It was easy to spot his crew at the Friar Tuck because they sat together in a sober and tense group while around them the others celebrated and animatedly discussed the future. As Kit joined them, Stu announced, “Forrester’s bragging about being posted to 617 Squadron. Is that right?”
“I told Stu they only take experienced crews.” Adrian answered in an irritated voice. Stu got on Adrian’s nerves when his “know-all” attitude showed too much. With an annoyed frown at the bomb aimer, Adrian insisted, “Forrester’s line shooting!”
“They’ve just forced a number of the veteran crews off the squadron and are recruiting new crews,” Kit admitted, sitting down.
“What? Seriously?” They gaped at him. In fact, they appeared to be holding their breath in anticipation of what he was going to say next.
When Kit didn’t respond, Nigel burst out, “You mean we’re going to 617 too?”
“No, not necessarily. We have to volunteer, and I didn’t want to do that without consulting you.”
Adrian and Terry nodded appreciatively. The gunners exchanged a look of disbelief, and Stu exclaimed in awe, “But Skipper! 617! They’re the best!”
“They are also known known as the ‘death or glory boys.’” Kit tried to dampen the enthusiasm. “Furthermore, a tour with 617 Squadron entails signing on for 45 ops,” he added solemnly.
“Skipper! They’re legendary.” Stu insisted, his eyes alight.
“It is definitely an honour, Kit,” Adrian seconded him. “I can’t say I’m not chuffed. And aren’t they stationed at Woodhall Spa, where the officer’s mess is housed in the old Petwood Mansion Hotel?”
“That’s hardly a reason for committing to fifteen more ops than on a Main Force squadron,” Kit countered in evident irritation.
Terry piped up next, sitting straighter as he declared with pride, “This is an opportunity to be part of history, Skipper.”
“Every squadron is part of history, Terry. Every one of us is part of history already.”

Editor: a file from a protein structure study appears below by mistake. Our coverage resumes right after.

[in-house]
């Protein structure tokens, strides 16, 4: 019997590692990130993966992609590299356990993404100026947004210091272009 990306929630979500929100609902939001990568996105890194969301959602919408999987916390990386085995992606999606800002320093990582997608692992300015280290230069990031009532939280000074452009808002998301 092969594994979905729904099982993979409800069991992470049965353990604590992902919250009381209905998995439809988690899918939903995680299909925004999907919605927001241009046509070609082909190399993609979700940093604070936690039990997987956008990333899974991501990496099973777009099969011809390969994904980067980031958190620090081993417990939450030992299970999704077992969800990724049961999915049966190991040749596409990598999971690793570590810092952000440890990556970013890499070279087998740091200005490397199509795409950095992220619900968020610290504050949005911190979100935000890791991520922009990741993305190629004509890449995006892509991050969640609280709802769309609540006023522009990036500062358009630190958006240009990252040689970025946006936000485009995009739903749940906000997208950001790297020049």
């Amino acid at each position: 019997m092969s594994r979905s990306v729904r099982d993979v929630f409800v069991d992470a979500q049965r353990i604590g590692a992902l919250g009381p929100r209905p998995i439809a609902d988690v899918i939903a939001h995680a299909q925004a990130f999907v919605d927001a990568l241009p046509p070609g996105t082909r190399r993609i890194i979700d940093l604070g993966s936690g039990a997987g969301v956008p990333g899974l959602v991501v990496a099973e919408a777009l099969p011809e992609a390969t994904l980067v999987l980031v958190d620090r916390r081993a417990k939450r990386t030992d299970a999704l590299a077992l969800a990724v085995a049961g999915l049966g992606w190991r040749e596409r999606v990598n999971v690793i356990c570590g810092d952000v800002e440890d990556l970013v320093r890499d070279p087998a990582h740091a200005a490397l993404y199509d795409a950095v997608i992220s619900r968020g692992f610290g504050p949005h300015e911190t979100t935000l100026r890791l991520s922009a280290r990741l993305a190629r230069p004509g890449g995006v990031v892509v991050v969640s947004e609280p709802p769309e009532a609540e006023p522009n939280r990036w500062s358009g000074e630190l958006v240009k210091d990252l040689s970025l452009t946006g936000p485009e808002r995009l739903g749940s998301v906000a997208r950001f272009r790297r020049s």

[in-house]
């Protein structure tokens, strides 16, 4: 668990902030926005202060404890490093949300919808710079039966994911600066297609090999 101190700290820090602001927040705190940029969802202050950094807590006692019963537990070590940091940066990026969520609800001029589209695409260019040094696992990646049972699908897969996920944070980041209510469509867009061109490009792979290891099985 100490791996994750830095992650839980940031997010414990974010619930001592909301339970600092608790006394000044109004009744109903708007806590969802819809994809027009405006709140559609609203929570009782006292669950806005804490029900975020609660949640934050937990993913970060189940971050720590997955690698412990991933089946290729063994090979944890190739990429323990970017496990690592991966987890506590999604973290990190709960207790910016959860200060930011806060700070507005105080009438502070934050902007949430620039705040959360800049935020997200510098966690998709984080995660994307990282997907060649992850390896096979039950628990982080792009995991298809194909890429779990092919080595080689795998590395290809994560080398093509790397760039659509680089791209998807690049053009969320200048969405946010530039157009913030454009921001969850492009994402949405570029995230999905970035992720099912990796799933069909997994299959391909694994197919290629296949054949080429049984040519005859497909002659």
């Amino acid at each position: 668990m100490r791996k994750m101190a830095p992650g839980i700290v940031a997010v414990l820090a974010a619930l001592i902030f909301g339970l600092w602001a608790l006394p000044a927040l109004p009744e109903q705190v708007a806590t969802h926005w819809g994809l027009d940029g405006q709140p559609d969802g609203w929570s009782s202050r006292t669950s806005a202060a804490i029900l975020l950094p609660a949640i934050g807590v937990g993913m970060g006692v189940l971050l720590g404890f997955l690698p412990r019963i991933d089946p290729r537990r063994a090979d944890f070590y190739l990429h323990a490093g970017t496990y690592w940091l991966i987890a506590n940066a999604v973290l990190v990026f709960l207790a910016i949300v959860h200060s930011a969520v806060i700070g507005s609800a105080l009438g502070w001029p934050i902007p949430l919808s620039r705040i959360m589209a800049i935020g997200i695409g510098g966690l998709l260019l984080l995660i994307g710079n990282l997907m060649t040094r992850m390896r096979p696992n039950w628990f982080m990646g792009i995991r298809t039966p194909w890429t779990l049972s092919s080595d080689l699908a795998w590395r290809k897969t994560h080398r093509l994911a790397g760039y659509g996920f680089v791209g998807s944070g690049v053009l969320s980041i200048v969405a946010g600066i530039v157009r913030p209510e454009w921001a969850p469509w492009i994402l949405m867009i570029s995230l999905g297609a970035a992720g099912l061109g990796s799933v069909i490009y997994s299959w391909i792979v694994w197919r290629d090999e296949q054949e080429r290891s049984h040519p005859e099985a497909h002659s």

“But this is different,” Terry argued.
Nigel and Frank were grinning at each other pleased as punch, so Kit turned to his last hope for caution, the older and steadier Daddy MacDonald. “What do you think, Daddy?”
The flight engineer concentrated on lighting his pipe. Finally, he shook out his match and looked straight at his skipper. “I don’t see as it makes much difference what squadron we’re on. The flak and the fighters don’t discriminate as far as I’ve heard. As to forty-five versus thirty missions, my guess is the Germans aren’t going to last much more than six months, and we’re probably in it that long no matter where we go. What’s holding you back, Skipper?”
“A squadron like 617 with a high sense of its elite status is not going to welcome sprogs. We’re going to be scorned and disdained.”
“Sprogs are disdained regardless of squadron — until they’ve proven themselves by putting a few ops behind them,” Daddy replied. “That’s just the way it is.”
“Up to a point, but at 617 the situation will be extreme. Some of their crews have more than two tours behind them already. That means the experienced crews aren’t 10, 20 or 29 sorties ahead of us, they’re 65, 75 and 85 ops ahead of us. I also suspect they don’t want inexperienced crews at all, and this is a Group or Ministry idea being forced on them.”
“Well, in that case they’ll have to lump it, won’t they?” Daddy pointed out. A long-serving veteran, he’d had to ‘lump’ a lot of things he hadn’t liked in the course of his career.
“Besides, we’ll have Forrester and his crew to keep us company in the sprog corner.” Stu pointed out cheerfully.
Kit looked around the table for someone who shared his reluctance, but he found no one. “You are unanimously in favour of applying to 617 Squadron?”
“Yes!” “Absolutely!” “Roger!” “Aye, aye!” They were giving him the thumbs up, Frank and Nigel each with both hands.
Kit shook his head. “Very well. But calm down, all of you. I’m going to have a talk with 617’s squadron commander before I make a final decision. I’ll let you know the outcome before the weekend is over.”
Openly disappointed, the others looked at one another baffled, but they recognized there would be no point in arguing. Moran was their captain, and his decision would be final whether they liked it or not.
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